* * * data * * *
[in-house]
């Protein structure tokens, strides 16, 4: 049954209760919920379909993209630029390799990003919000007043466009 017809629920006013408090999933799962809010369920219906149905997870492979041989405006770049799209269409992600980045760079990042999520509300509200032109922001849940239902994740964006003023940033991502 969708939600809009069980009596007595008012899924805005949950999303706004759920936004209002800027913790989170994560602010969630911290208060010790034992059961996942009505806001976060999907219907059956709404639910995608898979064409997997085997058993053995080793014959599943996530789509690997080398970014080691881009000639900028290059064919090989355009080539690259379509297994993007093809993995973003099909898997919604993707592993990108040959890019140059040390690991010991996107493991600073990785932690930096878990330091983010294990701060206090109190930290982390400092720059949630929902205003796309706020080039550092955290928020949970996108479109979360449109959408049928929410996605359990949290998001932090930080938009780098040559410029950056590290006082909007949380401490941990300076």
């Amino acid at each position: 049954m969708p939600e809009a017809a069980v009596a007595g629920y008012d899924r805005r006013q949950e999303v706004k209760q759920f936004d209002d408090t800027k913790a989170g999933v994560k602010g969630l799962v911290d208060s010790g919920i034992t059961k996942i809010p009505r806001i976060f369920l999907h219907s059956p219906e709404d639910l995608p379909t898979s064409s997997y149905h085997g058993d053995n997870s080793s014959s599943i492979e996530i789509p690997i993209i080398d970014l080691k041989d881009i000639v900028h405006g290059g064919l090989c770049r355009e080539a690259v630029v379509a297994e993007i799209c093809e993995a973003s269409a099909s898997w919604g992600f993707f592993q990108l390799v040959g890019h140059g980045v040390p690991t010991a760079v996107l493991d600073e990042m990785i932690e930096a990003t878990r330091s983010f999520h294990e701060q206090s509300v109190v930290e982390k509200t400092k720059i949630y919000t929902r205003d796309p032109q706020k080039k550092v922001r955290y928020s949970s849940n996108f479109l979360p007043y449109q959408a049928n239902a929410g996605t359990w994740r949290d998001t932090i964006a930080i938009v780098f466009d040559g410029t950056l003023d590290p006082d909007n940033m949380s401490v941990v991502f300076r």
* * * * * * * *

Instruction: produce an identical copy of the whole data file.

[in-house]
């Protein structure tokens, strides 16, 4: 049954209760919920379909993209630029390799990003919000007043466009 017809629920006013408090999933799962809010369920219906149905997870492979041989405006770049799209269409992600980045760079990042999520509300509200032109922001849940239902994740964006003023940033991502 969708939600809009069980009596007595008012899924805005949950999303706004759920936004209002800027913790989170994560602010969630911290208060010790034992059961996942009505806001976060999907219907059956709404639910995608898979064409997997085997058993053995080793014959599943996530789509690997080398970014080691881009000639900028290059064919090989355009080539690259379509297994993007093809993995973003099909898997919604993707592993990108040959890019140059040390690991010991996107493991600073990785932690930096878990330091983010294990701060206090109190930290982390400092720059949630929902205003796309706020080039550092955290928020949970996108479109979360449109959408049928929410996605359990949290998001932090930080938009780098040559410029950056590290006082909007949380401490941990300076």
């Amino acid at each position: 049954m969708p939600e809009a017809a069980v009596a007595g629920y008012d899924r805005r006013q949950e999303v706004k209760q759920f936004d209002d408090t800027k913790a989170g999933v994560k602010g969630l799962v911290d208060s010790g919920i034992t059961k996942i809010p009505r806001i976060f369920l999907h219907s059956p219906e709404d639910l995608p379909t898979s064409s997997y149905h085997g058993d053995n997870s080793s014959s599943i492979e996530i789509p690997i993209i080398d970014l080691k041989d881009i000639v900028h405006g290059g064919l090989c770049r355009e080539a690259v630029v379509a297994e993007i799209c093809e993995a973003s269409a099909s898997w919604g992600f993707f592993q990108l390799v040959g890019h140059g980045v040390p690991t010991a760079v996107l493991d600073e990042m990785i932690e930096a990003t878990r330091s983010f999520h294990e701060q206090s509300v109190v930290e982390k509200t400092k720059i949630y919000t929902r205003d796309p032109q706020k080039k550092v922001r955290y928020s949970s849940n996108f479109l979360p007043y449109q959408a049928n239902a929410g996605t359990w994740r949290d998001t932090i964006a930080i938009v780098f466009d040559g410029t950056l003023d590290p006082d909007n940033m949380s401490v941990v991502f300076r």